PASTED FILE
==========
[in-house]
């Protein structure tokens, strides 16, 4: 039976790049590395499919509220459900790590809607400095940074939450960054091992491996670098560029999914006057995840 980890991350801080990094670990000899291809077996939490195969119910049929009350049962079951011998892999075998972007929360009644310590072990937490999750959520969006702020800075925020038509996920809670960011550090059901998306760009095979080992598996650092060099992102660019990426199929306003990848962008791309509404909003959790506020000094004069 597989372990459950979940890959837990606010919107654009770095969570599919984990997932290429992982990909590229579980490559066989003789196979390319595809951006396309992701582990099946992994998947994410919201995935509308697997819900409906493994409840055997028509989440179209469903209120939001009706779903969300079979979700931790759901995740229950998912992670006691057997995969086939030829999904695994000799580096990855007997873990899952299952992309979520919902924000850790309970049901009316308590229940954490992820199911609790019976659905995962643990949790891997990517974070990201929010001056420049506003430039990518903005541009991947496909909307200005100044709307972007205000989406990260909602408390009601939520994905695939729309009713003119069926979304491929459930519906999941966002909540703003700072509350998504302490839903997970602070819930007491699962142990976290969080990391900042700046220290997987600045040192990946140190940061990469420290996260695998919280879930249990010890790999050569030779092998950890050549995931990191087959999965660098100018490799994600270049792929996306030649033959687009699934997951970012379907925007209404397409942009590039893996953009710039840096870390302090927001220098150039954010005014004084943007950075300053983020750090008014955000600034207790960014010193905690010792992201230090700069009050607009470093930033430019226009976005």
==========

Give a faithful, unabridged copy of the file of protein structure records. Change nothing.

[in-house]
């Protein structure tokens, strides 16, 4: 039976790049590395499919509220459900790590809607400095940074939450960054091992491996670098560029999914006057995840 980890991350801080990094670990000899291809077996939490195969119910049929009350049962079951011998892999075998972007929360009644310590072990937490999750959520969006702020800075925020038509996920809670960011550090059901998306760009095979080992598996650092060099992102660019990426199929306003990848962008791309509404909003959790506020000094004069 597989372990459950979940890959837990606010919107654009770095969570599919984990997932290429992982990909590229579980490559066989003789196979390319595809951006396309992701582990099946992994998947994410919201995935509308697997819900409906493994409840055997028509989440179209469903209120939001009706779903969300079979979700931790759901995740229950998912992670006691057997995969086939030829999904695994000799580096990855007997873990899952299952992309979520919902924000850790309970049901009316308590229940954490992820199911609790019976659905995962643990949790891997990517974070990201929010001056420049506003430039990518903005541009991947496909909307200005100044709307972007205000989406990260909602408390009601939520994905695939729309009713003119069926979304491929459930519906999941966002909540703003700072509350998504302490839903997970602070819930007491699962142990976290969080990391900042700046220290997987600045040192990946140190940061990469420290996260695998919280879930249990010890790999050569030779092998950890050549995931990191087959999965660098100018490799994600270049792929996306030649033959687009699934997951970012379907925007209404397409942009590039893996953009710039840096870390302090927001220098150039954010005014004084943007950075300053983020750090008014955000600034207790960014010193905690010792992201230090700069009050607009470093930033430019226009976005």